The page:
3. If you are refurbishing an existing kitchen (no extension) and you do have a form of extraction in the room, then you need to replace this with the same or higher rated extraction method.

For a more in-depth explanation and guide into this topic, have a read of my post below.

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Alternatives To A Cooker Hood For A Kitchen Island

If you need to have some form of extraction in your kitchen and you really don’t want a cooker hood, then you could have the type of extractor fan more commonly associated with bathrooms.

Make sure you get one with an extraction rate of 60l/s (litres a second) or higher, as that is what the regulations call for.

My personal favourite is the Airflow ICON60, it has a 72l/s extraction rate and looks quite stylish (as stylish as they can). It has retracting blades that cover the vent when not in use. You can also buy different coloured covers for it, like silver or anthracite.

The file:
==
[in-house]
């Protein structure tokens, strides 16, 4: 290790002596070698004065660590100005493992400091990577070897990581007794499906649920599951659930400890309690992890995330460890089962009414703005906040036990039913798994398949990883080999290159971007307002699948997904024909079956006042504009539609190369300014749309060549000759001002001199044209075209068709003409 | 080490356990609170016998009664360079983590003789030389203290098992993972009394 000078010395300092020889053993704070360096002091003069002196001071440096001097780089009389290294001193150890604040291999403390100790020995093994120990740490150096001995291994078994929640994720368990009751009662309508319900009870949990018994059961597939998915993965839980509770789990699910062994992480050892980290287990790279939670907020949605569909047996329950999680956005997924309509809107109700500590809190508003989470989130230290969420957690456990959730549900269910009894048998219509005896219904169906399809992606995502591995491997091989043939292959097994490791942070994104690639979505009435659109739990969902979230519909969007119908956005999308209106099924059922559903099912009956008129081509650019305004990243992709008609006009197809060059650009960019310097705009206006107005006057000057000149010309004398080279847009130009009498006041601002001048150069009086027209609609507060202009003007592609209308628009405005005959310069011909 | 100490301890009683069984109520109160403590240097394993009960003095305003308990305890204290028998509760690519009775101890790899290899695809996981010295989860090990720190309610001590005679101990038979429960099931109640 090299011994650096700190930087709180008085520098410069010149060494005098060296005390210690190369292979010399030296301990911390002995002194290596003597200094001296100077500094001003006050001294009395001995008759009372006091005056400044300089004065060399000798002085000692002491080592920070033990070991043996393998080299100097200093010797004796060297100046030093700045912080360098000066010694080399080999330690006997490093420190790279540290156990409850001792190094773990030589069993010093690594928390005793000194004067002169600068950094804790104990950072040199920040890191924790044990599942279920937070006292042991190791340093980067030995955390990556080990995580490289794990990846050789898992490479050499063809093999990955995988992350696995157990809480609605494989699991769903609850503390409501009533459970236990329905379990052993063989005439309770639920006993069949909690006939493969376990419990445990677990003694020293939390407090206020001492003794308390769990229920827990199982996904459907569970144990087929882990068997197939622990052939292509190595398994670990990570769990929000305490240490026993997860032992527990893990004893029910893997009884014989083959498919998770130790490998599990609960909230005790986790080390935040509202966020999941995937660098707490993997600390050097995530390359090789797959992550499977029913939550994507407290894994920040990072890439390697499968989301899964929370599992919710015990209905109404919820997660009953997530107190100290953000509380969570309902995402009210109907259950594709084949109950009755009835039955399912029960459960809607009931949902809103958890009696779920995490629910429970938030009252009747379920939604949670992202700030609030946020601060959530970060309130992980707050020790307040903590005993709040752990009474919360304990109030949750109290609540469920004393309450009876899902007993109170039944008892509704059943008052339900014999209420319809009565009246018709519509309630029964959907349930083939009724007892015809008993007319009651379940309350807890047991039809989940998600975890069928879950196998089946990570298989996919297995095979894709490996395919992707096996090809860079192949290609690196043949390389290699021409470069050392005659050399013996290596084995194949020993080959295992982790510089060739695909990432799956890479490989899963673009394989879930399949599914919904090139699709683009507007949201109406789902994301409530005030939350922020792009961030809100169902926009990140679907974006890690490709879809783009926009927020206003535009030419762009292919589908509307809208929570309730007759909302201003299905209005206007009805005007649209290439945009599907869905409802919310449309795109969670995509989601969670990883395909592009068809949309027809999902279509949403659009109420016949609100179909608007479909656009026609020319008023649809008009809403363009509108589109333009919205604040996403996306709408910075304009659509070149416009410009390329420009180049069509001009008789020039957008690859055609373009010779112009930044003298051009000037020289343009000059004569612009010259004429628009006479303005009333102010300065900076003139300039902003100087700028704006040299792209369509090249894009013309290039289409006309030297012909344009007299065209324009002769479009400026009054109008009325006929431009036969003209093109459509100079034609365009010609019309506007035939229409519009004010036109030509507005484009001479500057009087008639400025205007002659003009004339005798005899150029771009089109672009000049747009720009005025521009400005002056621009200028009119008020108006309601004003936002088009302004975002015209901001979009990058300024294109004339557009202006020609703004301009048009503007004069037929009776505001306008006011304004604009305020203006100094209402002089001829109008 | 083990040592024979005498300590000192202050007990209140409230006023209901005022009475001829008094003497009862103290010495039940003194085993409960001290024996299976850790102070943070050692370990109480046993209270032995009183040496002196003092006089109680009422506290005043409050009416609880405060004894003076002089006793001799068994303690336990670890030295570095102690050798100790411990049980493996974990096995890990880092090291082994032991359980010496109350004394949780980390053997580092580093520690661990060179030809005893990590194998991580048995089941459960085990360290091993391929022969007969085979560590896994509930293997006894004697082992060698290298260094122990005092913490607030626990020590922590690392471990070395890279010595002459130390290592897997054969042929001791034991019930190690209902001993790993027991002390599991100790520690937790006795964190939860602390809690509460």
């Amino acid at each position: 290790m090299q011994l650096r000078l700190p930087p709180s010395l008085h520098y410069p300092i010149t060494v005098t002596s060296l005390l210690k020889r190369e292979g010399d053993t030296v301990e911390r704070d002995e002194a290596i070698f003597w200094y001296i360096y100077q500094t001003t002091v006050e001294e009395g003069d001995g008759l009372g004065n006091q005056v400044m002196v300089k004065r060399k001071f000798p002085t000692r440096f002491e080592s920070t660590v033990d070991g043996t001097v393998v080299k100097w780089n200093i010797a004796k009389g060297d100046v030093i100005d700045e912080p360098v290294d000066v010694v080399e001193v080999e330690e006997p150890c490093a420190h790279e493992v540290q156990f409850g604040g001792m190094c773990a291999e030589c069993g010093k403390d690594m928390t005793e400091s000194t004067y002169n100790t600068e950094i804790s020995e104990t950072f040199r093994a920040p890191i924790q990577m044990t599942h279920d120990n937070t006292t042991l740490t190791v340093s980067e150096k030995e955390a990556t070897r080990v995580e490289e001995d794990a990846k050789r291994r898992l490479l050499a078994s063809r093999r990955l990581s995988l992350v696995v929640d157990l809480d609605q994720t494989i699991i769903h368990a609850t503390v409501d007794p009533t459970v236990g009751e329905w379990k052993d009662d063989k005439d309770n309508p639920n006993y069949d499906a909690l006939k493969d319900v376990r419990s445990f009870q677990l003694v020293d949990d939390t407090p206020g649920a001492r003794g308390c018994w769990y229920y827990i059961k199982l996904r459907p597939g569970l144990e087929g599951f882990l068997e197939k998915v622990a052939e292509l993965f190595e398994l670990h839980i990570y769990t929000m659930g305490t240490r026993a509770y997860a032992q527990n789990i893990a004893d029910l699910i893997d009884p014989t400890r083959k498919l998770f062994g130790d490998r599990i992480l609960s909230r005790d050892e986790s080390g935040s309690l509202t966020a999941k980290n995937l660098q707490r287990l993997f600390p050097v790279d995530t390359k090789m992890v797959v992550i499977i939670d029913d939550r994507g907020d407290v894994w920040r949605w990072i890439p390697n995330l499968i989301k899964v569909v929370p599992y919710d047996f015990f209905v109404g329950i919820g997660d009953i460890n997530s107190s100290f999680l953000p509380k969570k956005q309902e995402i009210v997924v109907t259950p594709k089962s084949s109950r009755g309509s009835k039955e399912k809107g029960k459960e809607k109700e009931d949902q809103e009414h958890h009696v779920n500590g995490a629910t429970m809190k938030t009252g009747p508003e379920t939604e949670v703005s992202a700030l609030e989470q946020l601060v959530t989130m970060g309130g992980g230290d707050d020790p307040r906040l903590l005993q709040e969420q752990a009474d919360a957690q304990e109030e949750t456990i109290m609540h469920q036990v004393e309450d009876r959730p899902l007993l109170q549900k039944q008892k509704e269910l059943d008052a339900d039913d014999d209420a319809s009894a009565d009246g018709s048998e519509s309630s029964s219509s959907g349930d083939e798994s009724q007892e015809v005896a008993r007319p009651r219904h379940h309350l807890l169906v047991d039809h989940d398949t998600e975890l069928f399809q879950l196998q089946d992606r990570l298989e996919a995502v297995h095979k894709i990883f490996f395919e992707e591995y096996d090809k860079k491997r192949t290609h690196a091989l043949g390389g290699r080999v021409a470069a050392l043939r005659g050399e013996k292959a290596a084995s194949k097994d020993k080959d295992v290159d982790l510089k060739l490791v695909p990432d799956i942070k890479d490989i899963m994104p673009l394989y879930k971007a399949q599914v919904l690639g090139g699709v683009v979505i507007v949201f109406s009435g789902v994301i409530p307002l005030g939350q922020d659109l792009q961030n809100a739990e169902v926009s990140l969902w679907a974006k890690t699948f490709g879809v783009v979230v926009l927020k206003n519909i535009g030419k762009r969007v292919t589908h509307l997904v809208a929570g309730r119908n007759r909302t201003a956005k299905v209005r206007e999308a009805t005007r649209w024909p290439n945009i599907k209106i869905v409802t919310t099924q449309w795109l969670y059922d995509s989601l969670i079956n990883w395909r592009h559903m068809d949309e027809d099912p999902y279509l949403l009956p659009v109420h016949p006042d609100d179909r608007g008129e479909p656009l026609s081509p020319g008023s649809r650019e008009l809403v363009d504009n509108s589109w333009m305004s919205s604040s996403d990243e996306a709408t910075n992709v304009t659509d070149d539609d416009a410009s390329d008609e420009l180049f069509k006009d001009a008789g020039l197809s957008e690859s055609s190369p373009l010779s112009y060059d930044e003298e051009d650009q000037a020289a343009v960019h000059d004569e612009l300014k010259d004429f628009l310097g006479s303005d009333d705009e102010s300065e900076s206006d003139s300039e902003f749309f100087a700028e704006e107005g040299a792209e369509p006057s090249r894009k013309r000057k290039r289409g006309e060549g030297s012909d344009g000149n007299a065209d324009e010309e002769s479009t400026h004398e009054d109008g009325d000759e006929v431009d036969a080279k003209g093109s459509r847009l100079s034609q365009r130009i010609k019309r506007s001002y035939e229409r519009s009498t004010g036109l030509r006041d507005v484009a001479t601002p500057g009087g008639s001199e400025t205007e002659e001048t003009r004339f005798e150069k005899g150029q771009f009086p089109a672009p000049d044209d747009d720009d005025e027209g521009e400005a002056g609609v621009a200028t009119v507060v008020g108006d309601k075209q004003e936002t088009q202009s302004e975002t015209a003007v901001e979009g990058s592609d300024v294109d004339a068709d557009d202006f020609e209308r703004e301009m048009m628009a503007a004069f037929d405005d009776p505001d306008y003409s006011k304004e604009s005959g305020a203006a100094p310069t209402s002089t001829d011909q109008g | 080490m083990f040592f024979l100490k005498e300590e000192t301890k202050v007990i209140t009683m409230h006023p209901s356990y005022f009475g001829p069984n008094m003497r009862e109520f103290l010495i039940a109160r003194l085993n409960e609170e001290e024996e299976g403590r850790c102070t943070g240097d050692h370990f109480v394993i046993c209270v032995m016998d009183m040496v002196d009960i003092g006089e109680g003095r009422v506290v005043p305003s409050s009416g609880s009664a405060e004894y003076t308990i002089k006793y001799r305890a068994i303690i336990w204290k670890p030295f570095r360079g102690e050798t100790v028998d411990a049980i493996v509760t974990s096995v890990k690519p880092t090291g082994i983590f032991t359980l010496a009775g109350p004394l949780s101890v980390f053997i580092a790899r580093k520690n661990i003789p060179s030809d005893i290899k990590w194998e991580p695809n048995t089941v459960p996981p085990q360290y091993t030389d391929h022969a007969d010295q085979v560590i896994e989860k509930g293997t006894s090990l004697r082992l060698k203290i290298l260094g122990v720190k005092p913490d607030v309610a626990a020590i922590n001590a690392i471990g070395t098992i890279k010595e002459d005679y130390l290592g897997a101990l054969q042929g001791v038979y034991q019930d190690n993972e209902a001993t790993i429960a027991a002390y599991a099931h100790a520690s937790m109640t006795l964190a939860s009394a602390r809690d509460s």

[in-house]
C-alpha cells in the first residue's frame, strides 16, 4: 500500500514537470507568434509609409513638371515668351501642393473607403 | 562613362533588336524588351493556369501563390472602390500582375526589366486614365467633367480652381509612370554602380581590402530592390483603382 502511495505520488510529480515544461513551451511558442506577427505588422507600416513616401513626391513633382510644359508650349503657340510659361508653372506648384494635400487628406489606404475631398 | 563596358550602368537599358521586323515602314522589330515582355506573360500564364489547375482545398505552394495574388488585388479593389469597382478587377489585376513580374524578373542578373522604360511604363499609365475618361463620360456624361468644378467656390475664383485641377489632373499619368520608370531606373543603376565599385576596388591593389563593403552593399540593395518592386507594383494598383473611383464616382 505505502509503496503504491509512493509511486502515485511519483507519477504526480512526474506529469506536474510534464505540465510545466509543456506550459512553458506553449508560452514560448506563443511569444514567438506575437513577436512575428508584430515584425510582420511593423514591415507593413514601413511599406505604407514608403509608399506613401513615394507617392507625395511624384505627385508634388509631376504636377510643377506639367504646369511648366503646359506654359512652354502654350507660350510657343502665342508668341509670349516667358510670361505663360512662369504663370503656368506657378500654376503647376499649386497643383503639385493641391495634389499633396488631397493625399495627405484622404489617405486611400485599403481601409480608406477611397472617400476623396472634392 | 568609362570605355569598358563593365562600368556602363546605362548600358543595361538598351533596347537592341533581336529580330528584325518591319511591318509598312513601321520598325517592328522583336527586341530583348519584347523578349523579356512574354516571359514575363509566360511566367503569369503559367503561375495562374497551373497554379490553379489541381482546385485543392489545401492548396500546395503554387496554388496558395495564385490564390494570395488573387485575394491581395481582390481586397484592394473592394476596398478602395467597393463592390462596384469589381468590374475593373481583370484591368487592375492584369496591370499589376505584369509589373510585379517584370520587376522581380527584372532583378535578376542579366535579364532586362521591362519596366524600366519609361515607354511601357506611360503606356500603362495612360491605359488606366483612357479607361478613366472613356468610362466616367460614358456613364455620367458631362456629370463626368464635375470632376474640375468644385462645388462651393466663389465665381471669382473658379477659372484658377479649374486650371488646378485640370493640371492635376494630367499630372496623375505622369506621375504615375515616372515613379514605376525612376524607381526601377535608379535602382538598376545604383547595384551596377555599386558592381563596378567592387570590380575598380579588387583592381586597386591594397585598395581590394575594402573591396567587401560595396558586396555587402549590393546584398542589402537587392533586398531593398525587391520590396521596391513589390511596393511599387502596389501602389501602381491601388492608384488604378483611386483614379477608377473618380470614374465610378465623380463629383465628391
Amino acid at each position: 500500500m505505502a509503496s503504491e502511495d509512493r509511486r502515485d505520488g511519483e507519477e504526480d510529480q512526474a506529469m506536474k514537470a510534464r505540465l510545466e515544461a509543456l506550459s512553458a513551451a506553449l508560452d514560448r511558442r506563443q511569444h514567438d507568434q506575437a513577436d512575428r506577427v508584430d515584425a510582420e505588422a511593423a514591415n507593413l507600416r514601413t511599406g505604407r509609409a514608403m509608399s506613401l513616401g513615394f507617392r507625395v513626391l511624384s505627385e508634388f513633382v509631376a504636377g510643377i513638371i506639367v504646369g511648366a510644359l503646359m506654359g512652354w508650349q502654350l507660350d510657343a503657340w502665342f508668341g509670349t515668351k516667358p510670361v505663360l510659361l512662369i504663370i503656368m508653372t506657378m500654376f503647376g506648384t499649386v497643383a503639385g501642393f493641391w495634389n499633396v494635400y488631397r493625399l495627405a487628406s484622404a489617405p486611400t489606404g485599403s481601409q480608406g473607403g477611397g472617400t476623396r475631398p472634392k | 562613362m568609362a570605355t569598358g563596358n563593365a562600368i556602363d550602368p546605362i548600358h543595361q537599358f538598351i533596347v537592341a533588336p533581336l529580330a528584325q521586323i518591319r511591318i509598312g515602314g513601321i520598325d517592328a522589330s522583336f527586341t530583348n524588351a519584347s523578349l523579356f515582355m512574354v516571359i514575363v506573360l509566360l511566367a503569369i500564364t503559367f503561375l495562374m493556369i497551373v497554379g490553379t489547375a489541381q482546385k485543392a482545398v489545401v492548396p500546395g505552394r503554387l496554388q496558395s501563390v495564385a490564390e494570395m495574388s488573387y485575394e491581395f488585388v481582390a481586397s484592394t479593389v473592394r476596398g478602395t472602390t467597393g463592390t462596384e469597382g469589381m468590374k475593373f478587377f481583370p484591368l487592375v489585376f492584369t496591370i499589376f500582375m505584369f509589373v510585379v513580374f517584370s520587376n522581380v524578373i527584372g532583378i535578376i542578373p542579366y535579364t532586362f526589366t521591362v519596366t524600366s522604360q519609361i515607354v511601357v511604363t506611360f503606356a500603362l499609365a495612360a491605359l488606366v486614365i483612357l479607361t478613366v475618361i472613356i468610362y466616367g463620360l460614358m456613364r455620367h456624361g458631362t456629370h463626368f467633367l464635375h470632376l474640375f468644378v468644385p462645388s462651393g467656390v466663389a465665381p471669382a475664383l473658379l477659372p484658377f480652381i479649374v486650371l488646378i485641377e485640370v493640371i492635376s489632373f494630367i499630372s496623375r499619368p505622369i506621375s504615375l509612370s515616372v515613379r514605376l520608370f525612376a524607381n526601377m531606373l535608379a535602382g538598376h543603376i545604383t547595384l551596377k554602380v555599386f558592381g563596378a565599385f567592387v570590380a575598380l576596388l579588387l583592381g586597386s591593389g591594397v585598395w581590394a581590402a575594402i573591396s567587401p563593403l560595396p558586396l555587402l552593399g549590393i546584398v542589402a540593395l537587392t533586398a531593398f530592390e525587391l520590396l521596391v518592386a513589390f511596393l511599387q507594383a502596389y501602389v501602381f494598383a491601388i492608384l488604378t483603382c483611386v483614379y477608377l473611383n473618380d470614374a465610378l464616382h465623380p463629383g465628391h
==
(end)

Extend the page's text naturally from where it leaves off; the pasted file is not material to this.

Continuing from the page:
Airflow ICON60

If you’re looking for something a little less expensive but also gets the job done, then I’d recommend the Xpelair VX150T. It has an extraction rate of 62l/s. So will comply with building regulations for you.

Xpelair VX150T

Final Thoughts…

There you have it! Everything you need to know about kitchen island cooker hoods and the options available.

There are no right or wrong options, it completely depends on your kitchen design, style preference and extraction needs.

So, which one will you go for in your kitchen island, island chimney, ceiling hood, downdraft extractor or venting hob?